If you went to a Pacific Northwest “A” circuit horse show this year, you may have noticed a new phenomenon; large audiences surrounding the hunter ring. Hunters, not known for their spectator draw, have found a new niche – the Hunter Derbies, and, with exciting option jumps, beautiful fields to ride in and a lot of money to win, not only are some of our best hunters showing up to ride, they are performing in front of ever increasing audiences. So what happened to the jumper ring in our area? The classes known for excitement and drama are being out shown by their quieter cousin. So how do we put the splash back into the jumper rings?
Morgan Carr, the WSHJA Jumper rep and Owner of Encanto Valley Farms, in Auburn, WA pointed to the largest necessity in our jumper rings – sponsors. If we want to encourage an audience to come watch, we need to have something to show off, and the most exciting thing to show off is fantastic horses and riders competing over tough courses. In order to get those horses and riders, we need an incentive, and that incentive is money. In order to be able to put up cash that is competitive with the larger venues close by we can’t rely solely on our local barns for sponsorship; we need to reach out to the surrounding community and shop our sport out to more sponsors.
When we consider sponsorships, we have to keep in mind the “circle of sponsorship”. In order to generate an interest in sponsoring a class or division, a sponsor needs to know that they will have some sort of return on their investment; sponsors need to know that they will reach an active and interested audience. The best way to get an interested audience is to have something exciting to watch, which leads us back to sponsorships. Our issue lies in which comes first, and the reality is, we have to get them all simultaneously. Meaning, that we, in the riding community, need to reach out to the businesses that we are connected with and start creating an interest in our “non horsey” friends.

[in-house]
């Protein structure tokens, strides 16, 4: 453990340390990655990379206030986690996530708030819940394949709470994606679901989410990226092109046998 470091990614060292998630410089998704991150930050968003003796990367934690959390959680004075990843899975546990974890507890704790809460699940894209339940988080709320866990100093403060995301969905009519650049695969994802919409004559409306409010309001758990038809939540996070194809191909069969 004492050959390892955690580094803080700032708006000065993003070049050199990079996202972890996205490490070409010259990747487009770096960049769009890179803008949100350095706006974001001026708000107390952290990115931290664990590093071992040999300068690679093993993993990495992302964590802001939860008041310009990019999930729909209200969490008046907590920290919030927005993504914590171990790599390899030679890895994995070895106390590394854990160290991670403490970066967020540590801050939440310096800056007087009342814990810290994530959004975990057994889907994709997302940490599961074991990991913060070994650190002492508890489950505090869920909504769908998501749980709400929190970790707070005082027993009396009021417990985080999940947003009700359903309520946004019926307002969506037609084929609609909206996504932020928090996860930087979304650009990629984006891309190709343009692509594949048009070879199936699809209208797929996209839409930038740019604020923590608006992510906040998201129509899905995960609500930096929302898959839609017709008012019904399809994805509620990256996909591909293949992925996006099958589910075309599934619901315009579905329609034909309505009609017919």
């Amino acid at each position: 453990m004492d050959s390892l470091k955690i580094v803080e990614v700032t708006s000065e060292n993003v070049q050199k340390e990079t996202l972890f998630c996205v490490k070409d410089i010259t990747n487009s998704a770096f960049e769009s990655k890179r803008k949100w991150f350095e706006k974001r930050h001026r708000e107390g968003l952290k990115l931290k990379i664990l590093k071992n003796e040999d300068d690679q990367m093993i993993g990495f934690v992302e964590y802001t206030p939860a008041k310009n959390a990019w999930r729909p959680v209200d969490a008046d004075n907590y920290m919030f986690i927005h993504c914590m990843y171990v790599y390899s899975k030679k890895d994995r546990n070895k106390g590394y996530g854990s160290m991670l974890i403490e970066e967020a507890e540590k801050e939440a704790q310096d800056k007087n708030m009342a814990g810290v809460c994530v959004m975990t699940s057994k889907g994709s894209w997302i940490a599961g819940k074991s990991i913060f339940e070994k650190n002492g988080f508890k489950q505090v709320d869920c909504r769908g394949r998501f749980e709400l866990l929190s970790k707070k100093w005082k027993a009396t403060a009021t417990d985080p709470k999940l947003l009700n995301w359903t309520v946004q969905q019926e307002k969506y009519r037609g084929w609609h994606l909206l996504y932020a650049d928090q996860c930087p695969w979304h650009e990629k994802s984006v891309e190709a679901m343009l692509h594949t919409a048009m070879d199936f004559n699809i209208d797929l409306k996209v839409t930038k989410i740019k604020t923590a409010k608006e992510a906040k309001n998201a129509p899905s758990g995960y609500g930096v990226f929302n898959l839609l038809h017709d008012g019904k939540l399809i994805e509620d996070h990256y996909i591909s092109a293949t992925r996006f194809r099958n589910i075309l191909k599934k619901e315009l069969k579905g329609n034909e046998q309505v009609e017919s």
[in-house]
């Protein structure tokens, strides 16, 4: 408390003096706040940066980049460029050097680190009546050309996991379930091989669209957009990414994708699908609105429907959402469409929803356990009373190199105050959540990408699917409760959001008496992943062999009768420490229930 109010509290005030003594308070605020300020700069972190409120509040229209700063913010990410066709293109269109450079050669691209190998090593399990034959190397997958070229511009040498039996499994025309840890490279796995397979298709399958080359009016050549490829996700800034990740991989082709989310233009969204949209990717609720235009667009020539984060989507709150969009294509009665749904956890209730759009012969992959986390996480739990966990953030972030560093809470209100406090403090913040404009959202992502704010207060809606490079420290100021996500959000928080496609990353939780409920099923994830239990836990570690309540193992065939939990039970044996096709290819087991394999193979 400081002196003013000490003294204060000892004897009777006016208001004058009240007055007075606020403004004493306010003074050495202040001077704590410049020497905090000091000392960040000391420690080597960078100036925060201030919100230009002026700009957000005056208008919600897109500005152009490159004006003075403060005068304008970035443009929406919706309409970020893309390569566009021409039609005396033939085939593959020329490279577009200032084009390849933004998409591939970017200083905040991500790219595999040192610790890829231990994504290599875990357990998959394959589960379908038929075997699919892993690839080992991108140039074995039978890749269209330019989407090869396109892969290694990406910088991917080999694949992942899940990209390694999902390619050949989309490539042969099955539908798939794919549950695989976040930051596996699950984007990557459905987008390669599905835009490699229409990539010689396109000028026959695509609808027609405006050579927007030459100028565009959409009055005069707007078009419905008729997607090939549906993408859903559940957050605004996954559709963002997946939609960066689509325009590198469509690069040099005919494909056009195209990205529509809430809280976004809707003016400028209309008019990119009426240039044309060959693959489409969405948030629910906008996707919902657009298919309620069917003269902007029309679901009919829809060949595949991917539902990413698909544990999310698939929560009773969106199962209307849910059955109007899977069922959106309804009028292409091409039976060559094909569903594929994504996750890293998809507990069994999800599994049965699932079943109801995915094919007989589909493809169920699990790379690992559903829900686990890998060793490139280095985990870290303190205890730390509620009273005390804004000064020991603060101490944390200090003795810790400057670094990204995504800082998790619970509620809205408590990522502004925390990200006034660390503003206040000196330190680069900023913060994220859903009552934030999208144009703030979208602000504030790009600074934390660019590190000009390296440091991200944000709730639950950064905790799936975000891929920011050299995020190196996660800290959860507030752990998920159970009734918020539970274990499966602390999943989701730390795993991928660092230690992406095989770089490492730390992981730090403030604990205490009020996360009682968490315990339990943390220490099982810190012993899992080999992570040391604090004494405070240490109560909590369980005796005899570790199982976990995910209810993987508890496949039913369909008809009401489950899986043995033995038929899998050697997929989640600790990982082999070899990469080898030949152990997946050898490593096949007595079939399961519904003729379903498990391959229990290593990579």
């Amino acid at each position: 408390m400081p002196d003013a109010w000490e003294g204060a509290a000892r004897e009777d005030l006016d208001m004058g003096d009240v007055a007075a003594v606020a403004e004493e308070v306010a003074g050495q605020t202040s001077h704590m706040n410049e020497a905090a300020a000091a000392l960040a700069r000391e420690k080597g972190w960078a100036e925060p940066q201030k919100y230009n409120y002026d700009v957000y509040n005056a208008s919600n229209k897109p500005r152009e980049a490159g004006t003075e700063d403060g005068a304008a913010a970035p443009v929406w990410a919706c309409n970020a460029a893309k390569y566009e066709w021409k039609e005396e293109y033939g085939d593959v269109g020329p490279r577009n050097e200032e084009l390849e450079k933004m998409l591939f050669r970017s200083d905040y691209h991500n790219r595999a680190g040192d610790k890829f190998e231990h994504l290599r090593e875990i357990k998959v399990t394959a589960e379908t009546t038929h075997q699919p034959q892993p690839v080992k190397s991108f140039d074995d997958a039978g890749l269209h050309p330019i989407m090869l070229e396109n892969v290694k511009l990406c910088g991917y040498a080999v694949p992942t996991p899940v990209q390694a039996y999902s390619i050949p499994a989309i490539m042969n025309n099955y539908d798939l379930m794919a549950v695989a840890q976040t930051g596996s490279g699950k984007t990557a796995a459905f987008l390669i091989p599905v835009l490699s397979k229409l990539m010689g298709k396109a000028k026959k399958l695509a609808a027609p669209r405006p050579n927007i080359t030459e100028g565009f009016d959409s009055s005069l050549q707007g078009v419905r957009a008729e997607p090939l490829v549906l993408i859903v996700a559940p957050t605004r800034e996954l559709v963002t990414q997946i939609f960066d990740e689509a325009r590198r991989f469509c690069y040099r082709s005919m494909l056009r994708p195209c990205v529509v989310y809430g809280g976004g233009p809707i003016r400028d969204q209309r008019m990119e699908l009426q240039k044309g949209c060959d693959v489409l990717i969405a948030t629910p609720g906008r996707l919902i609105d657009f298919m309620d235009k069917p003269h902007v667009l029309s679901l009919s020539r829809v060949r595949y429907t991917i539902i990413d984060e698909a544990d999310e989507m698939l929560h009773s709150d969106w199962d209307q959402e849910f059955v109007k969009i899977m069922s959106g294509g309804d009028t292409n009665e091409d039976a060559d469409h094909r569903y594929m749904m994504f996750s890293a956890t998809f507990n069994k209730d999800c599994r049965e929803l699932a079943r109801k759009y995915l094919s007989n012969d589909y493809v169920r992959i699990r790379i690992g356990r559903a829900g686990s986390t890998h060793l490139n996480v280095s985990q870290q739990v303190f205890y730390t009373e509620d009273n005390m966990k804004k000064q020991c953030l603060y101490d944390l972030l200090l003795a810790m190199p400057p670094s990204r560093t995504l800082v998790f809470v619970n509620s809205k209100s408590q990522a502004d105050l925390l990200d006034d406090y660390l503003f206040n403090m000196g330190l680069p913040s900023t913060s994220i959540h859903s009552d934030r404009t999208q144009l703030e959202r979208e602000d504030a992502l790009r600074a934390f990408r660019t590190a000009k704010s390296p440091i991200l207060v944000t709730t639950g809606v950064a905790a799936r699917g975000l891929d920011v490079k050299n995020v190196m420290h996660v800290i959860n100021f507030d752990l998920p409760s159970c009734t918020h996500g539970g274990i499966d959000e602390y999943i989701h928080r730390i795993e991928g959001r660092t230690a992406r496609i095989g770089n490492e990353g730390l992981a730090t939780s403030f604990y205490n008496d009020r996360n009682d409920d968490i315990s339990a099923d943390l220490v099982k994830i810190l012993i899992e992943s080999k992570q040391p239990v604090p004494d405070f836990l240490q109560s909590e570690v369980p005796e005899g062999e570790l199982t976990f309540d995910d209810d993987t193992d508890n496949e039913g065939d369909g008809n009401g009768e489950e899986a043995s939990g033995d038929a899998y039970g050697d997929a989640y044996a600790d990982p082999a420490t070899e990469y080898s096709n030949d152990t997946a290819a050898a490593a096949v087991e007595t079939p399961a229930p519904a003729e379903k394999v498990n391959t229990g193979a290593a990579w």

When shopping for sponsors, we have to know our audience – the groups that make up the majority of people attending the shows include: Riders/Horse Owners, Trainers/Barn Owners and the Equestrian Enthusiast (aka: our fans!). Although sometimes one person falls into more than one category, each category has differing shopping needs and can, therefore, appeal to a larger variety of sponsors. Riders/Owners may be shopping for anything from the high end Mercedes to new tack for their favorite horse. Trainers/Barn Owners might be looking for a new tractor or supplies from the local hardware store and the fans – the folks that come just for the horses – love anything representing the equestrian world and the beautiful horses that are the sport– creating an overall large and diverse group of people.
In order for us, as riders, trainers and equestrian fans, to be able to continue to improve our shows and the hunter/jumper sport in our state, we need to reach out to the business community to ask for their support. Talk to people in your place of business - your hair dressers, auto mechanics and favorite resturant owners. Tell them about what you spend your time doing – the ups, the downs, the excitement, and, most importantly, the great chance for them to advertise to a captive and willing audience. The more interest we can gain for our industry, the more we all win. We can bring in exciting riders and their horses. We can get better jumps and prizes, and have more flexibility to do what we want within our own shows as we continue to bring money in from outside sources instead of relying solely on our own, smaller, community. By reaching out to the general public we can help bring the resources in not only to improve our shows, but help gain good publicity for the horse world in general – something that could spin out into the community around us – helping us get better horse parks, trails and a greater sense of commitment to a “horsey” way of life – something that benefits us all.